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Tuesday, September 18, 2012

Silence of Signs

The second of the "five silences" is the "Silence of Signs". Like all the silences, this virtue is not about not giving any external signs, but rather of 1) bringing our body language (especially facial expressions) under our conscious control, and 2) using our body language with charity in kindness and truth. As Fr. Joseph Lackner says in his book Virtues for the Mission, "The discipline of this virtue involves being intentional about the way we act and developing a repertoire of behaviors which invite rather than stand in the way." (p. 14)

Most of us have had the experience of receiving a withering look from someone we respected, looked-up to, loved, or whose approval we desired. Most of us have been a single person on the outside of a group bunched together in close conversation, and felt the sting of "being left out". If we are honest with ourselves, we are also sometimes the person giving the withering look or using non-inviting body language to keep someone else away/out. These are the kinds of behaviors that the virtue of "silence of signs" invites us to examine and transform.

Father Chaminade recognized that our facial expressions, eye-contact (or lack thereof), and body language send powerful and clear messages. His challenge to us is to become more aware of this aspect of ourselves. In some ways, I think this is one of the hardest virtues to practice, for two reasons: 1) unless I look in a mirror, I cannot see myself or my facial expressions as I go through my day; and 2) my facial expressions and body language flow from my sub-conscious and are thus even more difficult to control than my speech!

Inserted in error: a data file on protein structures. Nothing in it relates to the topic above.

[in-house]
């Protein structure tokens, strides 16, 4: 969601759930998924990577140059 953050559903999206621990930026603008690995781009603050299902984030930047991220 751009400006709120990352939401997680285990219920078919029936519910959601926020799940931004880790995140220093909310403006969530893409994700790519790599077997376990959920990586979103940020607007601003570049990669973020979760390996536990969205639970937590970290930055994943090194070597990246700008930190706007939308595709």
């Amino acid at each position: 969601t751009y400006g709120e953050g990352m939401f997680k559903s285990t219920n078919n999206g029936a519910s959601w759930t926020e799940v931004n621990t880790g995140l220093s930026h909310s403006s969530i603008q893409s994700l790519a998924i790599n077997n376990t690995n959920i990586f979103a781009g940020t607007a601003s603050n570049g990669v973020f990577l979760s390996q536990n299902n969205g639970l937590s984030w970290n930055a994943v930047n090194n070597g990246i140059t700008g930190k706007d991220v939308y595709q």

This is the virtue I personally find the most difficult. I know that my face is very expressive, and I know I have a "That's the stupidest thing I've ever heard" look; and try as I might, I have yet to purge that instinctive look. I know that it is neither uplifting nor charitable for me to give someone such a contemptuous look, but because it is instinctive, and because I cannot see my own face (although I have a good sense of what this "look" "feels" like), I struggle with this one.

Above, I mentioned a book by Fr. Joseph Lackner entitled Virtues for the Mission, which is published by NACMS in Dayton, Ohio. I highly recommend this text for anyone interested in learning more about Chaminade's "System of Virtues". It is probably the best modern resource available on this topic. I regularly re-read it to encourage self-examination.

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